SUNRISE, Fla. — Derek Stepan has made a mark from Day 1 as a Ranger, scoring a hat trick in his 2010 debut. And he has had many big moments since, notably the overtime game-winner in Game 7 of the conference semifinals last May.

But Stepan now is in uncharted territory near the midpoint of his sixth season. He is a young veteran at 25, and is being paid to be one of the team’s centerpieces.

For some athletes, money and expectations are a burden. Stepan said he is just trying to be himself, six-year, $39-million contract or not. (He re-signed in late July, narrowly avoiding arbitration as a restricted free agent.)

“Obviously you look at the contract they signed me to and it does show, hey, we trust you,” Stepan said after practice Friday in advance of Saturday night’s game here against the Panthers. “But it’s also, you have more responsibility now and we are putting our faith in you and now you have to give us everything you’ve got each and every night.”

Stepan always has tried to do that, but this season has not gone quite as he had hoped.

Within a week or so in October, he had a wisdom tooth removed and had screws removed from an old jaw surgery. Then he missed 10 games starting Nov. 28 because of broken ribs.

“It’s been a tough go,” he said. “Taking those screws out wasn’t a lot of fun. And the ribs, obviously, wasn’t a whole ton of fun either. So it’s been a new year for me, but it’s something everybody goes through at some point in their career and you have to be able to find a way.”

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He also celebrated a happier occasion during that same week in October, albeit another exhausting one, when his wife, Stephanie, gave birth to a son, their first child.

Entering Saturday night, Stepan had six goals and 12 assists in 27 games. But while production is important, he also is being paid for his intangibles as a team leader off the ice and on, where he serves as an alternate captain.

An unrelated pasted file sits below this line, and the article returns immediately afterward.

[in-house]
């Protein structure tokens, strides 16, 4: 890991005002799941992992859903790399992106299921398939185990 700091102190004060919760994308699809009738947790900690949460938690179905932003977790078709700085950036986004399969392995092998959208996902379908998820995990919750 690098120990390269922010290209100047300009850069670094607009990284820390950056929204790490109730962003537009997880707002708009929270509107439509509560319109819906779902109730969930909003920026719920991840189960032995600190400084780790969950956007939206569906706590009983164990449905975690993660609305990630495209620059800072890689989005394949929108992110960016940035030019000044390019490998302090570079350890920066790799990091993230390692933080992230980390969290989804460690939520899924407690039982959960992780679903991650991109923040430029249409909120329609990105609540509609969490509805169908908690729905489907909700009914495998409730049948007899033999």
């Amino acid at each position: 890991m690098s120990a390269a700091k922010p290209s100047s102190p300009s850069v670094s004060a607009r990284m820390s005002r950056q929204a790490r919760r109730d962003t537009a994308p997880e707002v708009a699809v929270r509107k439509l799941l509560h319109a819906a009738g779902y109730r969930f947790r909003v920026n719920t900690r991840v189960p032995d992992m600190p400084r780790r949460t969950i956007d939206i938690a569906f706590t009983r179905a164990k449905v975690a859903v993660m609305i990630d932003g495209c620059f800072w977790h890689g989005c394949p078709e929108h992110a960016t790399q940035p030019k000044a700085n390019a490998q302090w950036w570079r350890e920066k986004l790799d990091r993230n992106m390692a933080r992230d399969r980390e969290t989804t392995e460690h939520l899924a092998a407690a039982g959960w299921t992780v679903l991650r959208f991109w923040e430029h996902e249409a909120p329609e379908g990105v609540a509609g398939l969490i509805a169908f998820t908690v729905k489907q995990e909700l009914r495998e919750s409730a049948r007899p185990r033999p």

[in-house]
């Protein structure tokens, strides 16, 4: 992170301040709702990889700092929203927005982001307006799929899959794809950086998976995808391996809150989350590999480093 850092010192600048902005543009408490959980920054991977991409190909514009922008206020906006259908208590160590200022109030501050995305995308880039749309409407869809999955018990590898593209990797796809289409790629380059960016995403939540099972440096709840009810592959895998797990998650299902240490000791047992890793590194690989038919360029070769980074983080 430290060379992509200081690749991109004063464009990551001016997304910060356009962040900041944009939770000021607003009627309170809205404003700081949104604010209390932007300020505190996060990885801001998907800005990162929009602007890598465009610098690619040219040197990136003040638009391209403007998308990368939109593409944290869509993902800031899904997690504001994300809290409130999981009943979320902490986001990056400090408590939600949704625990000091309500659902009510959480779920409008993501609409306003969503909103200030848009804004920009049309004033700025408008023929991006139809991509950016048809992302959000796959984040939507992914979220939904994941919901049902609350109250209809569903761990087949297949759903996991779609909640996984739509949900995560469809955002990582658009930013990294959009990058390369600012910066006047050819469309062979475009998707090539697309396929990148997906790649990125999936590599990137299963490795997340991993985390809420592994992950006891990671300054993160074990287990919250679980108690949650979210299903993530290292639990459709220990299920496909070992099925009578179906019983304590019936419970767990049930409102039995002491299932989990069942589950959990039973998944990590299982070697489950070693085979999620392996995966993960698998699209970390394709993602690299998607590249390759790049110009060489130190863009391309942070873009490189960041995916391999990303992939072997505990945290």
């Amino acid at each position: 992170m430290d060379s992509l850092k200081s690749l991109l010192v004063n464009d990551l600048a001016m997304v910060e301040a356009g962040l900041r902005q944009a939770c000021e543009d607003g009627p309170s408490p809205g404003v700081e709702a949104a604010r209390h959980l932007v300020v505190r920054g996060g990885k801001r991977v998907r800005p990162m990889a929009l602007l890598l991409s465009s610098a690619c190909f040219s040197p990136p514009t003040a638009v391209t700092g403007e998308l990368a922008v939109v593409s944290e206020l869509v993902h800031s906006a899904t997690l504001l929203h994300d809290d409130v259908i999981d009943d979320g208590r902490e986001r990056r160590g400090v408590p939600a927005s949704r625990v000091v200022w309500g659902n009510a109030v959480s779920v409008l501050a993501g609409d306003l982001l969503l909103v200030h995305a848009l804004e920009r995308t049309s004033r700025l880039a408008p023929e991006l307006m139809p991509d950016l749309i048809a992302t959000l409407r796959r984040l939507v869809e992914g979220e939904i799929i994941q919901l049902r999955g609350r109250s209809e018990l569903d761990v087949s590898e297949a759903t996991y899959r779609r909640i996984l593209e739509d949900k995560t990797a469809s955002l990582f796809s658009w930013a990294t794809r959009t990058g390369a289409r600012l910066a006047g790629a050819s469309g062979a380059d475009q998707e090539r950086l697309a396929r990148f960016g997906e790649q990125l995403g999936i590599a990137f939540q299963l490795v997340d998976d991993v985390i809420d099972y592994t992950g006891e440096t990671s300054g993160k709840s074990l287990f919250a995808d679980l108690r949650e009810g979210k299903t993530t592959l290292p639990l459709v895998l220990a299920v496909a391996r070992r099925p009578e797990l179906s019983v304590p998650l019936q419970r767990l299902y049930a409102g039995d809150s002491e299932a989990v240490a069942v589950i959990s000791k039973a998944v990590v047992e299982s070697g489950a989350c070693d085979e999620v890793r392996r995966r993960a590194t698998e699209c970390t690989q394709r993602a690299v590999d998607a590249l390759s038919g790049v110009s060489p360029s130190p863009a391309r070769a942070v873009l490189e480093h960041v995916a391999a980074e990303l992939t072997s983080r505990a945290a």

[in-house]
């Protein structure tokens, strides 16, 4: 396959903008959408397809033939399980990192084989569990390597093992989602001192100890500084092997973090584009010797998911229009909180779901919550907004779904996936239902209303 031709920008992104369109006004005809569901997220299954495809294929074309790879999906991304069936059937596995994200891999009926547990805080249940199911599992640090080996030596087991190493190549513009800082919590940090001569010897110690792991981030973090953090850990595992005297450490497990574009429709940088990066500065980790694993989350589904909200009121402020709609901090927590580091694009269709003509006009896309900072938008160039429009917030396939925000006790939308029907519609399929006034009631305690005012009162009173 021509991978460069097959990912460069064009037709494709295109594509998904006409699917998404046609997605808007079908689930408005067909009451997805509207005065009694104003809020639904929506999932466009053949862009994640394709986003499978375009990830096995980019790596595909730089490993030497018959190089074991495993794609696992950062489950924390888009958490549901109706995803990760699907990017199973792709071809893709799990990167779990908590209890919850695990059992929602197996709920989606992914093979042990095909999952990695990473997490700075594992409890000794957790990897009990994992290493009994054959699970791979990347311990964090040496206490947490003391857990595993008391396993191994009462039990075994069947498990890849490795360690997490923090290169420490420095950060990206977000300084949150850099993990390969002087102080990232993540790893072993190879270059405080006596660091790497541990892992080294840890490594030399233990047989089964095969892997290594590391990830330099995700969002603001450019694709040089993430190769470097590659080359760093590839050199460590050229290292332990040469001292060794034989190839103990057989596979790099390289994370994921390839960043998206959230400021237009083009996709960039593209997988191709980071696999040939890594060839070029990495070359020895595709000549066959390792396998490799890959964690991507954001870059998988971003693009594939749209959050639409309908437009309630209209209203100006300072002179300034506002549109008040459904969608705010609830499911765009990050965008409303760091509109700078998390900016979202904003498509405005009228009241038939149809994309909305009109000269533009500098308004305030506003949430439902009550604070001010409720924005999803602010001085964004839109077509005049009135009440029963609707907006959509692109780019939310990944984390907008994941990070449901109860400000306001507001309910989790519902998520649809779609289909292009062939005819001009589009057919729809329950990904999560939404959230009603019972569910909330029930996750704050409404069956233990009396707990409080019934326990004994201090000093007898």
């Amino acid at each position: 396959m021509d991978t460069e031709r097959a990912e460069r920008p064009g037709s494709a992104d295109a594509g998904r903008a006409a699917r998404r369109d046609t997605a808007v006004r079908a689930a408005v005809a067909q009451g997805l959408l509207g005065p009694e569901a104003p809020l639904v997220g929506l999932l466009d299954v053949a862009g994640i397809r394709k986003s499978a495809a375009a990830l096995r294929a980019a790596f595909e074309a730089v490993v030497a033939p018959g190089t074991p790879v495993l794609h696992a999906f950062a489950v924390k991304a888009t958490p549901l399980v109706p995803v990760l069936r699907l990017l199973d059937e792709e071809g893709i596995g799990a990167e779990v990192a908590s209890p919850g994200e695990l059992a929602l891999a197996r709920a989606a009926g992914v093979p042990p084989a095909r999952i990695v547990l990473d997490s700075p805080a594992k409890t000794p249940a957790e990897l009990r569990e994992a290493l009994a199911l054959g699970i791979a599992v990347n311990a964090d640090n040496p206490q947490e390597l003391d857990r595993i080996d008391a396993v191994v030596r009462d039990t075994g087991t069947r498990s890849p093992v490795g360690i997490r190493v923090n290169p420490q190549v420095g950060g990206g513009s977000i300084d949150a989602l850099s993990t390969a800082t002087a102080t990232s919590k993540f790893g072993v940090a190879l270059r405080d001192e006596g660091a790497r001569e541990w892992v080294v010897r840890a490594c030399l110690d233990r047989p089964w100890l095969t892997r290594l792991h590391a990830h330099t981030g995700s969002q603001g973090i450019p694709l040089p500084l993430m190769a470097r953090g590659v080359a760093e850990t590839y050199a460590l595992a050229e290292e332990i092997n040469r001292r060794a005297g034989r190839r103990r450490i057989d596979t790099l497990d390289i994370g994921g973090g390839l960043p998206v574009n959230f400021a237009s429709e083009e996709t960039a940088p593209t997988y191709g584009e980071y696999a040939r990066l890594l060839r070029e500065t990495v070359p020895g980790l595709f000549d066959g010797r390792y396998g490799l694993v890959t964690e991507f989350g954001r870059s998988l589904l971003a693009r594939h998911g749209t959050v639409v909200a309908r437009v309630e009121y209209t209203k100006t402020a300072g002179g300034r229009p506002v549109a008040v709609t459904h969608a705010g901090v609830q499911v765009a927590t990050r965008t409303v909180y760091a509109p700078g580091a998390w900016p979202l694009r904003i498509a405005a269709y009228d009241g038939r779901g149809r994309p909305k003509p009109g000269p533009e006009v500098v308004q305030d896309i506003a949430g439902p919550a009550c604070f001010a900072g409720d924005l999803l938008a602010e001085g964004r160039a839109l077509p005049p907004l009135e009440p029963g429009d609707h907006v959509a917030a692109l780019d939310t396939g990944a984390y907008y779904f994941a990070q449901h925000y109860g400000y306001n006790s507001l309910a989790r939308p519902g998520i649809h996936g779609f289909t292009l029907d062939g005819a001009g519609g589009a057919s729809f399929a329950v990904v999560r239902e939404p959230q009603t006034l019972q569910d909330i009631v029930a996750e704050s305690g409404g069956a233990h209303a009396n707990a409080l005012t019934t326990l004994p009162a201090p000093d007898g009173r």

“When we were going through it and started conversations about (contract) numbers,’’ he said, “it showed me what they think of me, and I was tremendously honored to be able to have a contract like that with an organization like this.”

Jagr is an ageless wonder

Jaromir Jagr was 36 when he left the Rangers after the 2007-08 season, presumably at or near the end of his NHL career.

Not so fast! Jagr still is at it, with his 44th birthday approaching next month.

Saturday night he faced the Rangers as a member of the Panthers, for whom he entered the night with team-high totals of 11 goals and 26 points.

“It’s great to see; it’s amazing to see,” Rangers goaltender Henrik Lundqvist said. “He’s been so good for so long now, but obviously he’s so dedicated to the game and works hard and he’s just that good.”

Said Rangers coach Alain Vigneault, “At 43, to do what he does and still be able to play at that elite level? At some point you see certain players and all of a sudden the hands go or the legs go and they can’t skate or they can’t make the plays.

“But he hasn’t stopped ... It’s phenomenal what he’s doing. And I think it’s great for the game.”

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Gropp in the fold

Perhaps the timing was just coincidence, but let’s go with the poetic interpretation of something the Rangers did New Year’s Eve, a day on which many people look both behind and forward.

It was then they announced they had come to terms with Ryan Gropp, whom they drafted right here in Sunrise last June.

Gropp went 41st overall, a position where the Rangers were able to grab him only because they had moved up in the second round via a trade that sent Carl Hagelin to the Ducks.

For now the talented 19-year-old will remain in the Western Hockey League with the Seattle Thunderbirds. Key words: For now.

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McIlrath watches, waits

Defenseman Dylan McIlrath played 11 games in a row when Dan Girardi and/or Kevin Klein were hurt but he was expected to be scratched for the third game in a row here Saturday night.

The good news for the Rangers and their fans is that at 23 the 6-5, 220-pounder already has shown he can play in the big leagues.

The bad news for McIlrath is the waiting part.

“I thought I was playing pretty good hockey, so it’s tough coming out of the lineup, but it’s an opportunity for me to just kind of work out in the gym, get stronger and just be a good teammate,” he said after a morning skate in Tampa.

McIlrath admitted dressing is better than not for a young player, but he insisted he is not frustrated. “I’ve just tried to approach this with an open mind,” he said. “I’m not down in the dumps, by any means.”